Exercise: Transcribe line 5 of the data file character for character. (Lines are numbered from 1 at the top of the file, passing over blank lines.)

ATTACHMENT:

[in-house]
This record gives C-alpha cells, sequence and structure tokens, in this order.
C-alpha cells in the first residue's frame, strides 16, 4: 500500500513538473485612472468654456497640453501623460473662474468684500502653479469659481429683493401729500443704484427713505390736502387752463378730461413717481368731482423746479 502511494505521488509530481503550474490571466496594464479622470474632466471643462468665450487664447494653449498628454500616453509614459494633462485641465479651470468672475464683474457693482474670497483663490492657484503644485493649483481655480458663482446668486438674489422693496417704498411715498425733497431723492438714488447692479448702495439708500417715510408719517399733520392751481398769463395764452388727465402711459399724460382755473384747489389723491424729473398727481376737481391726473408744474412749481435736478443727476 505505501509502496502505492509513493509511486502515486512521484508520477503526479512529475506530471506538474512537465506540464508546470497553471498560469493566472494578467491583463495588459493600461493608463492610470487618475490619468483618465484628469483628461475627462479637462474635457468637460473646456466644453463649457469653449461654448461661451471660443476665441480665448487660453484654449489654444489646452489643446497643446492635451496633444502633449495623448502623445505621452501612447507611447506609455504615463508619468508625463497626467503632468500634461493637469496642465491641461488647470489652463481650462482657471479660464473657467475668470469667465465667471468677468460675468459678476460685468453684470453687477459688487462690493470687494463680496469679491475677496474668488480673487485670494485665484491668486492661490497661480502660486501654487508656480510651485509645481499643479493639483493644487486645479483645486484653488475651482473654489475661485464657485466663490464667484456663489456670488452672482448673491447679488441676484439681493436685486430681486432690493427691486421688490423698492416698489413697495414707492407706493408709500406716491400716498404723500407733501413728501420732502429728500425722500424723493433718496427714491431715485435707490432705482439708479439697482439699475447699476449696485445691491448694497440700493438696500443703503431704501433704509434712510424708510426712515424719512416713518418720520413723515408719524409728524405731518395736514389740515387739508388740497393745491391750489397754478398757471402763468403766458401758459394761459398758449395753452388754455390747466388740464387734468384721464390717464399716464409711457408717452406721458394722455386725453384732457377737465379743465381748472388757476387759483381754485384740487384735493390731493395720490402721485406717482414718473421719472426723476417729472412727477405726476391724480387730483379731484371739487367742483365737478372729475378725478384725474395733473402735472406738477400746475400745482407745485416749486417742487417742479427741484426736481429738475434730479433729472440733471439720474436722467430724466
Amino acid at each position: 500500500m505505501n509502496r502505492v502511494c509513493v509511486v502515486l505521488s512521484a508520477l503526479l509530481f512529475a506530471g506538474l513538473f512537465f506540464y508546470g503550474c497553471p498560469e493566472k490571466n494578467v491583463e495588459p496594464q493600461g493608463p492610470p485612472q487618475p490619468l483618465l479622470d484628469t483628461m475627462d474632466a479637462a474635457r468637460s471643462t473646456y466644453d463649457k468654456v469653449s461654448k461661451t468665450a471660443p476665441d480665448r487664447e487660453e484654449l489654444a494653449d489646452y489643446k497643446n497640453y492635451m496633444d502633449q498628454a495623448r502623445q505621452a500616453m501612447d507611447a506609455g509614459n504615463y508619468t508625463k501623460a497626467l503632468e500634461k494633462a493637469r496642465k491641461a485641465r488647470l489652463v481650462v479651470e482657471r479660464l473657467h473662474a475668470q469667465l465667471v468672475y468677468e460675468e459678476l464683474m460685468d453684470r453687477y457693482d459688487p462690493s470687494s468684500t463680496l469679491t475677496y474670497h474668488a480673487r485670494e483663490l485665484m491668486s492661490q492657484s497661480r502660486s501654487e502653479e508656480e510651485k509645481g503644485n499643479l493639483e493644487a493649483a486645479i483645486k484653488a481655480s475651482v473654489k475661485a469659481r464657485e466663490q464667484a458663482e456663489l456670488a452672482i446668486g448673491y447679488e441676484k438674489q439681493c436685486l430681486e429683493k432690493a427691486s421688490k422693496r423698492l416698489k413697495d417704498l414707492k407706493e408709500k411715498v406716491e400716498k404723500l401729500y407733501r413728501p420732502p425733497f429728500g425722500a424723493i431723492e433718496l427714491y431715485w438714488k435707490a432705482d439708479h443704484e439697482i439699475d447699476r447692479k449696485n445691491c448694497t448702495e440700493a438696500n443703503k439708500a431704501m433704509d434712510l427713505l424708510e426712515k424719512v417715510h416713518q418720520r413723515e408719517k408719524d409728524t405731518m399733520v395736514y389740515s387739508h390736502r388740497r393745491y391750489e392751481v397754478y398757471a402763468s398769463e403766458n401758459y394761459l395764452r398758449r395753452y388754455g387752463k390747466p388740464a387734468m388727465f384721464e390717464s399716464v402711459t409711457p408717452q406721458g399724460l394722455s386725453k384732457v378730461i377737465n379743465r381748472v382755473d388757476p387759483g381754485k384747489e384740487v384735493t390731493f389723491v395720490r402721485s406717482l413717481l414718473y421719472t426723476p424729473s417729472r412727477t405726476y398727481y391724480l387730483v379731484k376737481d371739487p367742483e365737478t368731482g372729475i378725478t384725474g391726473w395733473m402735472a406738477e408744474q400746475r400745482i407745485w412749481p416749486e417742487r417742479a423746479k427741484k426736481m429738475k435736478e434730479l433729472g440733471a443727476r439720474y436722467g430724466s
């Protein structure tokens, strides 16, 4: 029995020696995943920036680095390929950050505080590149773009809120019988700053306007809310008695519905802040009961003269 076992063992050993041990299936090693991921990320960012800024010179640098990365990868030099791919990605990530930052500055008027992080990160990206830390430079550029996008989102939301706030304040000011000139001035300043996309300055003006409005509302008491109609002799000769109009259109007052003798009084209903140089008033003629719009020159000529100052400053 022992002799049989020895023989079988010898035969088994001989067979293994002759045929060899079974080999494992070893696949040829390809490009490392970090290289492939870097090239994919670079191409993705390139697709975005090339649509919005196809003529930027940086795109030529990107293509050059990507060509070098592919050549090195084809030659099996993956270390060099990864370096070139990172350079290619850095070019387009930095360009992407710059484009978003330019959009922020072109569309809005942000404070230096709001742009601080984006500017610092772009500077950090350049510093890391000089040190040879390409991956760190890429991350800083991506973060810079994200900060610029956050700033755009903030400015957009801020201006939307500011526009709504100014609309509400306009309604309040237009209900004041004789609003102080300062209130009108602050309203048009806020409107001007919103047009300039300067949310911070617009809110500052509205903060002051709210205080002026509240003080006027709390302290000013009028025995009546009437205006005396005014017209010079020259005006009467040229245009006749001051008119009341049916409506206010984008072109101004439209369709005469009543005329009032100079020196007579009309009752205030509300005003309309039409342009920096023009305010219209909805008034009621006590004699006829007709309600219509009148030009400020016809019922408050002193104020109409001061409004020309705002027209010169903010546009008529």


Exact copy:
């Protein structure tokens, strides 16, 4: 029995020696995943920036680095390929950050505080590149773009809120019988700053306007809310008695519905802040009961003269 076992063992050993041990299936090693991921990320960012800024010179640098990365990868030099791919990605990530930052500055008027992080990160990206830390430079550029996008989102939301706030304040000011000139001035300043996309300055003006409005509302008491109609002799000769109009259109007052003798009084209903140089008033003629719009020159000529100052400053 022992002799049989020895023989079988010898035969088994001989067979293994002759045929060899079974080999494992070893696949040829390809490009490392970090290289492939870097090239994919670079191409993705390139697709975005090339649509919005196809003529930027940086795109030529990107293509050059990507060509070098592919050549090195084809030659099996993956270390060099990864370096070139990172350079290619850095070019387009930095360009992407710059484009978003330019959009922020072109569309809005942000404070230096709001742009601080984006500017610092772009500077950090350049510093890391000089040190040879390409991956760190890429991350800083991506973060810079994200900060610029956050700033755009903030400015957009801020201006939307500011526009709504100014609309509400306009309604309040237009209900004041004789609003102080300062209130009108602050309203048009806020409107001007919103047009300039300067949310911070617009809110500052509205903060002051709210205080002026509240003080006027709390302290000013009028025995009546009437205006005396005014017209010079020259005006009467040229245009006749001051008119009341049916409506206010984008072109101004439209369709005469009543005329009032100079020196007579009309009752205030509300005003309309039409342009920096023009305010219209909805008034009621006590004699006829007709309600219509009148030009400020016809019922408050002193104020109409001061409004020309705002027209010169903010546009008529």